Apply business management techniques. The most valuable assets you have are your employees. Most financial advisors are so busy trying to build their businesses that they all but ignore their staff. Help your employees help you by keeping them informed of what you are trying to achieve and by setting goals for them. Make sure these goals are specific, measurable, achievable, results-oriented and time-bound.
Maintain service, responsiveness and consistency. This business is all about strong client relationships. Hold client meetings on a regular basis, preferably quarterly. Failing to initiate client contact is the kiss of death in the asset management business. If you do not provide added value, there is no reason for the client to continue to pay you. If there's no reason for the client to continue to pay you, there's no reason for a buyer to pay much of a premium for your business.
Identify the right buyer. There are three types of buyers. The first (and worst) is a balance sheet buyer, or someone who will pay for your business based on your balance sheet alone. For example, a financial advisory firm with $100 million in assets will often have less than $100,000 of book value or tangible assets. The only time you should consider a balance-sheet sale is if you are in financial distress.
The second type is a financial buyer. This buyer is attracted to your business for the income stream it can provide, so your valuation is simply a present value calculation of the future income stream, discounted for the business risk inherent with any small business.
The last type is a strategic buyer — a buyer interested in dramatically leveraging their profitability by including your business. Such a buyer needs your business and is willing to pay a premium for it. Since each type of buyer has his or her own agenda, you need to understand this motivation and make sure it's closely aligned with your own.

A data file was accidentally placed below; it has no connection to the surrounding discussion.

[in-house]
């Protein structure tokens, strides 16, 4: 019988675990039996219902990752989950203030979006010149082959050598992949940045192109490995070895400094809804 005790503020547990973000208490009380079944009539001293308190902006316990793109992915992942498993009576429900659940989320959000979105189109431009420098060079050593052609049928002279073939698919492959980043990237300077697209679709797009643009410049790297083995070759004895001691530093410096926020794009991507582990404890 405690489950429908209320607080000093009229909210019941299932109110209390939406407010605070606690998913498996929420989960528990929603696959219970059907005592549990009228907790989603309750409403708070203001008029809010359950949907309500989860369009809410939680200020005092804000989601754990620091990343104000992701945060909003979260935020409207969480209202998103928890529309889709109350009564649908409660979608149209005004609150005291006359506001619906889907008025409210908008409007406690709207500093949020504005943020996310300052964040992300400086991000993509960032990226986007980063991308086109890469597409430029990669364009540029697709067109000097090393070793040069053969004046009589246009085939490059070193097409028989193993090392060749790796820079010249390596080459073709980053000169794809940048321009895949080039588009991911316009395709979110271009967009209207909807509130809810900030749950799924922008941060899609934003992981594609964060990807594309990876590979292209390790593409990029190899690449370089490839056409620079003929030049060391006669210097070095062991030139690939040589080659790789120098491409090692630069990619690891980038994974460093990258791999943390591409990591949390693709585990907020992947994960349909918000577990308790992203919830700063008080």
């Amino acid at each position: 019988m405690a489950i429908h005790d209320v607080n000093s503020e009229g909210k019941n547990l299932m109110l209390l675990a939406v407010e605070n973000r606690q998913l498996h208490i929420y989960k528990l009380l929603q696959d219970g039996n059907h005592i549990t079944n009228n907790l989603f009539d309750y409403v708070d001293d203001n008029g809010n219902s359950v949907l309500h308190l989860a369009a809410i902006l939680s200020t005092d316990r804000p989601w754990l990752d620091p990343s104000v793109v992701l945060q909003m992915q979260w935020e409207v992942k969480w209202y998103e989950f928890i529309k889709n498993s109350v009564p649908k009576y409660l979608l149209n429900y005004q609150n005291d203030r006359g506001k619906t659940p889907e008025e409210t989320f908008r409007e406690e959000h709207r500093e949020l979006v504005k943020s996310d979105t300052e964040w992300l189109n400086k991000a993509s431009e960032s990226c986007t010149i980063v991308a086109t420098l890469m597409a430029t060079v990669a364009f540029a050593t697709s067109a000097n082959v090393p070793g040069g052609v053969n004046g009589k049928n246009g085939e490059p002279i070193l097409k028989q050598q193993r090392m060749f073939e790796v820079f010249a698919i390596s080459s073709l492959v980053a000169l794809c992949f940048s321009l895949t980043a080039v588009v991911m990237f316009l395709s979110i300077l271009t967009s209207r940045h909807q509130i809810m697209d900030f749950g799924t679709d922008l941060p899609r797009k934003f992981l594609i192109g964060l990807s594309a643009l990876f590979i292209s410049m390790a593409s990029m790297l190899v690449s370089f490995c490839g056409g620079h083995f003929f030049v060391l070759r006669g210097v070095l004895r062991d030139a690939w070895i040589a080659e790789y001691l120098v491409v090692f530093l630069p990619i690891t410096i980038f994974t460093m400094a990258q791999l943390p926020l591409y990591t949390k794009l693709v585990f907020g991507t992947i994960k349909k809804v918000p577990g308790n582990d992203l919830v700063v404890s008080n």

Facilitate the transfer. Don't kid yourself that you can sell your business and be out in 90 days. Figure that, at a minimum, you will need to stick around for two years. More often, you'll be locked in for four years. Make sure that you plan a timetable to accomplish your goals. If you're thinking of retiring in the next five years, for example, you have only one year to get your business in shape to sell.
Get help. Creating value in your business and then selling it represent significant and important decisions. If you choose to pursue the American dream, get professional help. Align yourself with a CPA who understands business and valuations and, even more importantly, is familiar with mergers and acquisitions.
Focus on Maximum Value
Whether or not you are ever going to sell your firm, focus on creating maximum value as if you are going to sell it. By following these rules of enhancement, you can design your business to maximize value and achieve everything you've ever dreamed about for you and your family. Most importantly, all of this can be accomplished by serving your clients well.
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John J. Bowen, Jr. is the Founder and CEO of CEG Worldwide, LLC, a leading research, publishing and consulting firm serving independent financial advisors, CPAs, insurance representatives and registered investment advisors. Download the latest research from CEG Worldwide or learn more about our coaching programs for financial advisors.